Alfred Hitchcock's acclaim has always been a mystery to me. He is, unquestionably, a pioneer in some ways, but I wouldn't describe any of his films as particularly special. Marnie is very representative of the bulk of Hitchcock's work. While it hits on some interesting topics and contains some of Hitchcock's trademark, dry humor, bolstered greatly by Sean Connery's delivery, it falls into all of the same pitfalls that his films can't seem to avoid. The film beats it's symbolic and psychological meaning into your skull for two hours and, by the end, I found it hard to care anymore. Worst of all, the film isn't particularly well paced and, like most of Hitchcock's films, it's stylistically overworked.
Marnie is the story of a compulsive liar and thief named, prepare to be surprised, Marnie. Played by Tippi Hedren, the psychologically unstable, man hating Marnie steals money from businesses to send home to her ailing mother, but she bites off more than she can chew when she tries to steal from Mark Rutland. Rutland, who is played pleasingly by Sean Connery, falls in love with Marnie and decides to use all his wealth to try and cure her crippling psychological problems. Since Hitchcock is behind the camera, some twisted things happen and some secrets are revealed before it comes to it's conclusion.
Some of the things that Hitchcock explores are actually pretty interesting, but, like a tree branch crashing through the window, crushing all of Rutland's dead wife's possessions, the film clobbers it's symbolism and psychology into your head. After all, subtly was never Hitchcock's cardinal virtue. This is partly due to the way the film is shot. When something important happens, symbolically, Hitchcock loves to frame it in a tight close up. While this is not always an issue, it makes for some jarring transitions when these things in scenes of high action or tension. Why Hitchcock thought a particular scene of conflict really need an extreme close up of a bowl of nuts hitting the floor we may never know. The symbolism is obvious, but the lack of tact is certainly not a trait I would expect from someone who is acclaimed, rightly or not, as the best director of all time. That single shot sucks all of the momentum out of the scene. While the style overwhelms the film for the most part, there are some things worthy of note in the film.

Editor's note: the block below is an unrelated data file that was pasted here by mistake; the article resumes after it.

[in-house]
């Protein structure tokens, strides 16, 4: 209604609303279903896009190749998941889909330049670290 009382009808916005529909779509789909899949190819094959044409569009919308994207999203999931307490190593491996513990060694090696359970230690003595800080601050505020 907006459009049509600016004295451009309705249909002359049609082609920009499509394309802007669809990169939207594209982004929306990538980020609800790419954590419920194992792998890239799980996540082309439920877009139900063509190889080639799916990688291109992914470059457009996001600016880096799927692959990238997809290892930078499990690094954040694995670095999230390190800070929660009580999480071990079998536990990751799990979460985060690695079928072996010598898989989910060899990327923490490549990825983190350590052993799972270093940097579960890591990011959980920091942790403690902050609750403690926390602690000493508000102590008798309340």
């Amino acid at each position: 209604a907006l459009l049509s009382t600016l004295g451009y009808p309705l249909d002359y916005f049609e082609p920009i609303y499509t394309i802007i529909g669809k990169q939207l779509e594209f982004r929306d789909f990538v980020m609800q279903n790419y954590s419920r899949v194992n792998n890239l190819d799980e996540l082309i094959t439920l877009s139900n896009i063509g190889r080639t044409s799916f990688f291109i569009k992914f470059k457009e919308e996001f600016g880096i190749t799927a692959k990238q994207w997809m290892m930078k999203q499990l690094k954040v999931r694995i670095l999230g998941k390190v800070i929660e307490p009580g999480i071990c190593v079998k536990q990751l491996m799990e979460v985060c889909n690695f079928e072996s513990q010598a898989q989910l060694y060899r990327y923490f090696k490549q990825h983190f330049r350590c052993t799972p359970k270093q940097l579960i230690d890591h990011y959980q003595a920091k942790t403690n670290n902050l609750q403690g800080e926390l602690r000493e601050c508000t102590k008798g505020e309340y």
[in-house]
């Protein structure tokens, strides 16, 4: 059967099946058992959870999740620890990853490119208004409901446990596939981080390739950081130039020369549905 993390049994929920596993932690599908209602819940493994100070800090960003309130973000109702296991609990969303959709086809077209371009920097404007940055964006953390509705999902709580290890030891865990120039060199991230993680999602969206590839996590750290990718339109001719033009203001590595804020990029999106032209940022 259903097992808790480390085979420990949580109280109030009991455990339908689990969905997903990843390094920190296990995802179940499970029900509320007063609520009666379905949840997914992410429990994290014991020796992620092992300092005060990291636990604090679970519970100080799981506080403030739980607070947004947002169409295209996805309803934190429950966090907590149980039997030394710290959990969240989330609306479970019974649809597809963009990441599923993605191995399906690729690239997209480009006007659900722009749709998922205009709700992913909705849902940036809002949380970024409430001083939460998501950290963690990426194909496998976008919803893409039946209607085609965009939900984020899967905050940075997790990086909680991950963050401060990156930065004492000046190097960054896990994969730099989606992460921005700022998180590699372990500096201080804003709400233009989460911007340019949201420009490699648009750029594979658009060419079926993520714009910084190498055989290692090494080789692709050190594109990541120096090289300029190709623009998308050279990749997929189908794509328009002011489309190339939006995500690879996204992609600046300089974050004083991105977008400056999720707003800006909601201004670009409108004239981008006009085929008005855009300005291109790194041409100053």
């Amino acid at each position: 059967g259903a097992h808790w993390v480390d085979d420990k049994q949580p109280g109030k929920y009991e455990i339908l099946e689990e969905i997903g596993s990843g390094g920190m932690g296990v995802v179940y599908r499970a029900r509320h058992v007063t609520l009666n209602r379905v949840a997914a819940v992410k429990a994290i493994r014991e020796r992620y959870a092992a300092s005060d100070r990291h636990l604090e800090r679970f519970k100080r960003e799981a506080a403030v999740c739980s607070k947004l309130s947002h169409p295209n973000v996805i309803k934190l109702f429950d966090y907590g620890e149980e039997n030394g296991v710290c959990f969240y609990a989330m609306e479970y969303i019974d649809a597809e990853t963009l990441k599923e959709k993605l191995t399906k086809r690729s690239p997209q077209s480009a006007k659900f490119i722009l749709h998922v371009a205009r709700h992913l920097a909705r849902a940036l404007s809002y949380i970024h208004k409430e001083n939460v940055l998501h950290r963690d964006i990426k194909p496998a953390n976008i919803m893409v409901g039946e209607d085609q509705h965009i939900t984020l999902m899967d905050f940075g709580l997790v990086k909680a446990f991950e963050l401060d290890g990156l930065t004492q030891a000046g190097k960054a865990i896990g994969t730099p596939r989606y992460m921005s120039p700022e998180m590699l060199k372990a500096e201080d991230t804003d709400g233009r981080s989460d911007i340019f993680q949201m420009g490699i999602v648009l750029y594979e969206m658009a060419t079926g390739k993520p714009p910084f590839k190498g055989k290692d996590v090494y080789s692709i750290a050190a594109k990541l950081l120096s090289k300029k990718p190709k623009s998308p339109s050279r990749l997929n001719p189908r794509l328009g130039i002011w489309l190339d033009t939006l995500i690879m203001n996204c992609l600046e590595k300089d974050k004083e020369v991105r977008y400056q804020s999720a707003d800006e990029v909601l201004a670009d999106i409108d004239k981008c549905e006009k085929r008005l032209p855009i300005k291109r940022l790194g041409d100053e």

Marnie is generally successful in the other places that matter. Our characters are relatively interesting, and well formed, there are some moments of Hitchcock style, like the opening sequence, that don't feel like he is beating you over the head with a blunt object and Connery is spot on in delivering the wit and charm that the film demands. I would be lying if I said that I didn't find Marnie's back-story interesting, and, more importantly, surprising. Even though it was explored through a horridly contrived, Sean Connery becomes an amateur psychologist, device, what we learn was at least interesting on it's own. Even with these things working for it, the only real joy I derived from Marnie was from Connery. His one liners and persona were interesting and funny enough to keep me watching even when interest in the film as a whole had waned.
He may have been on the cutting edge of technique, but Hitchcock's use of it gives his films an unpleasant and overworked feeling. There is nothing organic in Marnie. Everything just feels forced. Every Hitchcock film I see puts me one step closer to finally saying something I've been thinking about for years. Alfred Hitchcock ain't no thing but a chicken wing.